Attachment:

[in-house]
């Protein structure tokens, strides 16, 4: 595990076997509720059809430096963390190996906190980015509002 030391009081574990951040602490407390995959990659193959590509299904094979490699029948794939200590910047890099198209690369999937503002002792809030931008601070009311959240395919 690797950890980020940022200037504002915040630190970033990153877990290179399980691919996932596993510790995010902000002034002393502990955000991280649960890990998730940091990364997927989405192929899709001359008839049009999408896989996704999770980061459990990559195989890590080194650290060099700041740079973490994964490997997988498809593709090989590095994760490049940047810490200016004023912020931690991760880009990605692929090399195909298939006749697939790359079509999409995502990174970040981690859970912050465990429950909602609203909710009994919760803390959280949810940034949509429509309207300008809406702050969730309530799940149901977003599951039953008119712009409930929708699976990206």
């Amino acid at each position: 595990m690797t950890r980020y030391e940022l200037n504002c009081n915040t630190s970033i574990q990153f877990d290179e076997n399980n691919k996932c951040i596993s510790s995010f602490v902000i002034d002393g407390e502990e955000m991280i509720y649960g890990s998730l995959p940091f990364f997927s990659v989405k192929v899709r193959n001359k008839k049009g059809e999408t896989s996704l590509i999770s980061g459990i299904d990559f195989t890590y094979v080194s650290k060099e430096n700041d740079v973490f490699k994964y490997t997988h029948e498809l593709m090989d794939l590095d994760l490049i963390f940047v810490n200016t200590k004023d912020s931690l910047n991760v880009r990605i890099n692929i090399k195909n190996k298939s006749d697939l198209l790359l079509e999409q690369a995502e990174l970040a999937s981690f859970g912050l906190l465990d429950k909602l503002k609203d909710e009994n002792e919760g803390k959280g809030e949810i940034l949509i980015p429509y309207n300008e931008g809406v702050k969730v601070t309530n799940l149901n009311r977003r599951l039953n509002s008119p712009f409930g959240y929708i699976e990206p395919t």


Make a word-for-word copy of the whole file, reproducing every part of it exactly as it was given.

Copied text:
[in-house]
């Protein structure tokens, strides 16, 4: 595990076997509720059809430096963390190996906190980015509002 030391009081574990951040602490407390995959990659193959590509299904094979490699029948794939200590910047890099198209690369999937503002002792809030931008601070009311959240395919 690797950890980020940022200037504002915040630190970033990153877990290179399980691919996932596993510790995010902000002034002393502990955000991280649960890990998730940091990364997927989405192929899709001359008839049009999408896989996704999770980061459990990559195989890590080194650290060099700041740079973490994964490997997988498809593709090989590095994760490049940047810490200016004023912020931690991760880009990605692929090399195909298939006749697939790359079509999409995502990174970040981690859970912050465990429950909602609203909710009994919760803390959280949810940034949509429509309207300008809406702050969730309530799940149901977003599951039953008119712009409930929708699976990206």
């Amino acid at each position: 595990m690797t950890r980020y030391e940022l200037n504002c009081n915040t630190s970033i574990q990153f877990d290179e076997n399980n691919k996932c951040i596993s510790s995010f602490v902000i002034d002393g407390e502990e955000m991280i509720y649960g890990s998730l995959p940091f990364f997927s990659v989405k192929v899709r193959n001359k008839k049009g059809e999408t896989s996704l590509i999770s980061g459990i299904d990559f195989t890590y094979v080194s650290k060099e430096n700041d740079v973490f490699k994964y490997t997988h029948e498809l593709m090989d794939l590095d994760l490049i963390f940047v810490n200016t200590k004023d912020s931690l910047n991760v880009r990605i890099n692929i090399k195909n190996k298939s006749d697939l198209l790359l079509e999409q690369a995502e990174l970040a999937s981690f859970g912050l906190l465990d429950k909602l503002k609203d909710e009994n002792e919760g803390k959280g809030e949810i940034l949509i980015p429509y309207n300008e931008g809406v702050k969730v601070t309530n799940l149901n009311r977003r599951l039953n509002s008119p712009f409930g959240y929708i699976e990206p395919t």